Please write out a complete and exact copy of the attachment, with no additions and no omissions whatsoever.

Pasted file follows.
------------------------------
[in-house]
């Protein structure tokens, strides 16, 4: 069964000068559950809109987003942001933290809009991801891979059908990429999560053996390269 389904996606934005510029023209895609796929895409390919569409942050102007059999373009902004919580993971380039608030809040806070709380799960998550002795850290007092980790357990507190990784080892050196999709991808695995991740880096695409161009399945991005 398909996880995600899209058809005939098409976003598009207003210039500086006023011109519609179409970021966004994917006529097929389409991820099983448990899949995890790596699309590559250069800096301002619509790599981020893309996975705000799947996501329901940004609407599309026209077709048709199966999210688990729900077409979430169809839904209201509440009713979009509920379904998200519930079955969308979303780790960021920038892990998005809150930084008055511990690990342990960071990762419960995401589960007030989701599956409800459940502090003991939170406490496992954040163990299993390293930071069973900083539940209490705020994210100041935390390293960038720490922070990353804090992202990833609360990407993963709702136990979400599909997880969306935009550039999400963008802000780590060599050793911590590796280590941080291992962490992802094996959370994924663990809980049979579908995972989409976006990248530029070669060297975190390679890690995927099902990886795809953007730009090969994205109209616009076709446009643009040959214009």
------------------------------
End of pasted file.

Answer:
[in-house]
């Protein structure tokens, strides 16, 4: 069964000068559950809109987003942001933290809009991801891979059908990429999560053996390269 389904996606934005510029023209895609796929895409390919569409942050102007059999373009902004919580993971380039608030809040806070709380799960998550002795850290007092980790357990507190990784080892050196999709991808695995991740880096695409161009399945991005 398909996880995600899209058809005939098409976003598009207003210039500086006023011109519609179409970021966004994917006529097929389409991820099983448990899949995890790596699309590559250069800096301002619509790599981020893309996975705000799947996501329901940004609407599309026209077709048709199966999210688990729900077409979430169809839904209201509440009713979009509920379904998200519930079955969308979303780790960021920038892990998005809150930084008055511990690990342990960071990762419960995401589960007030989701599956409800459940502090003991939170406490496992954040163990299993390293930071069973900083539940209490705020994210100041935390390293960038720490922070990353804090992202990833609360990407993963709702136990979400599909997880969306935009550039999400963008802000780590060599050793911590590796280590941080291992962490992802094996959370994924663990809980049979579908995972989409976006990248530029070669060297975190390679890690995927099902990886795809953007730009090969994205109209616009076709446009643009040959214009």